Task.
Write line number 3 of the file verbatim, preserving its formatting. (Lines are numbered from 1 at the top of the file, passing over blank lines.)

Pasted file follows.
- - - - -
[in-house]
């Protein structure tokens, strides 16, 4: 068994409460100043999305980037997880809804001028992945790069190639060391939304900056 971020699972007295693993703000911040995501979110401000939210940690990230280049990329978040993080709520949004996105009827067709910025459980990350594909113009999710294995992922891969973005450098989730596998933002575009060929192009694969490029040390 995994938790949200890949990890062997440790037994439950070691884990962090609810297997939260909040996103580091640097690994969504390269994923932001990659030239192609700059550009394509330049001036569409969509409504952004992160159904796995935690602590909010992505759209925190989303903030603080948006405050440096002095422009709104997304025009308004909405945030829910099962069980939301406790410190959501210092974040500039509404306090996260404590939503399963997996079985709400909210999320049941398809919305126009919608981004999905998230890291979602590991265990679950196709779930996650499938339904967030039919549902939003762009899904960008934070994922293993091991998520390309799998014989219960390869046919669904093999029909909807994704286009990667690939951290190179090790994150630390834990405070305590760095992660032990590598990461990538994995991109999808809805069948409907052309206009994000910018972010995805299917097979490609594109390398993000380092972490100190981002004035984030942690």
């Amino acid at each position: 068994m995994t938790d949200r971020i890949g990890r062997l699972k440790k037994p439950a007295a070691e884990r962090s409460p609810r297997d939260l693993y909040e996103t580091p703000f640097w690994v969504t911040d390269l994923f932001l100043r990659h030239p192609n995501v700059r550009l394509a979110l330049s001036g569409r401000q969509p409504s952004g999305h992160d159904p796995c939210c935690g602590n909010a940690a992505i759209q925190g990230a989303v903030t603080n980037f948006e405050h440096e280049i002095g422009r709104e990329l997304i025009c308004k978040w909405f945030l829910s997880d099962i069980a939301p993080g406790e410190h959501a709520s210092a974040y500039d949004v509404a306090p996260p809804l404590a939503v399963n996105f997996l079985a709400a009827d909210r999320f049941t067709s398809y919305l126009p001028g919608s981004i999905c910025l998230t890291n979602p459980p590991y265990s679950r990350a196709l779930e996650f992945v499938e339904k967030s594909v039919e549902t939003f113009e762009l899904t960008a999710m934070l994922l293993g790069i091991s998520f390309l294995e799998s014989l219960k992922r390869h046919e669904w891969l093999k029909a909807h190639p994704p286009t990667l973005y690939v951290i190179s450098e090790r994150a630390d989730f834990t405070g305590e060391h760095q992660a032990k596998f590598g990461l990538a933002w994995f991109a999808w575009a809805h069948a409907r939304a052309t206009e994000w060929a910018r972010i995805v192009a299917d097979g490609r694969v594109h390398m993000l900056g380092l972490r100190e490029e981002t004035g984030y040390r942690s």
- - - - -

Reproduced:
């Amino acid at each position: 068994m995994t938790d949200r971020i890949g990890r062997l699972k440790k037994p439950a007295a070691e884990r962090s409460p609810r297997d939260l693993y909040e996103t580091p703000f640097w690994v969504t911040d390269l994923f932001l100043r990659h030239p192609n995501v700059r550009l394509a979110l330049s001036g569409r401000q969509p409504s952004g999305h992160d159904p796995c939210c935690g602590n909010a940690a992505i759209q925190g990230a989303v903030t603080n980037f948006e405050h440096e280049i002095g422009r709104e990329l997304i025009c308004k978040w909405f945030l829910s997880d099962i069980a939301p993080g406790e410190h959501a709520s210092a974040y500039d949004v509404a306090p996260p809804l404590a939503v399963n996105f997996l079985a709400a009827d909210r999320f049941t067709s398809y919305l126009p001028g919608s981004i999905c910025l998230t890291n979602p459980p590991y265990s679950r990350a196709l779930e996650f992945v499938e339904k967030s594909v039919e549902t939003f113009e762009l899904t960008a999710m934070l994922l293993g790069i091991s998520f390309l294995e799998s014989l219960k992922r390869h046919e669904w891969l093999k029909a909807h190639p994704p286009t990667l973005y690939v951290i190179s450098e090790r994150a630390d989730f834990t405070g305590e060391h760095q992660a032990k596998f590598g990461l990538a933002w994995f991109a999808w575009a809805h069948a409907r939304a052309t206009e994000w060929a910018r972010i995805v192009a299917d097979g490609r694969v594109h390398m993000l900056g380092l972490r100190e490029e981002t004035g984030y040390r942690s």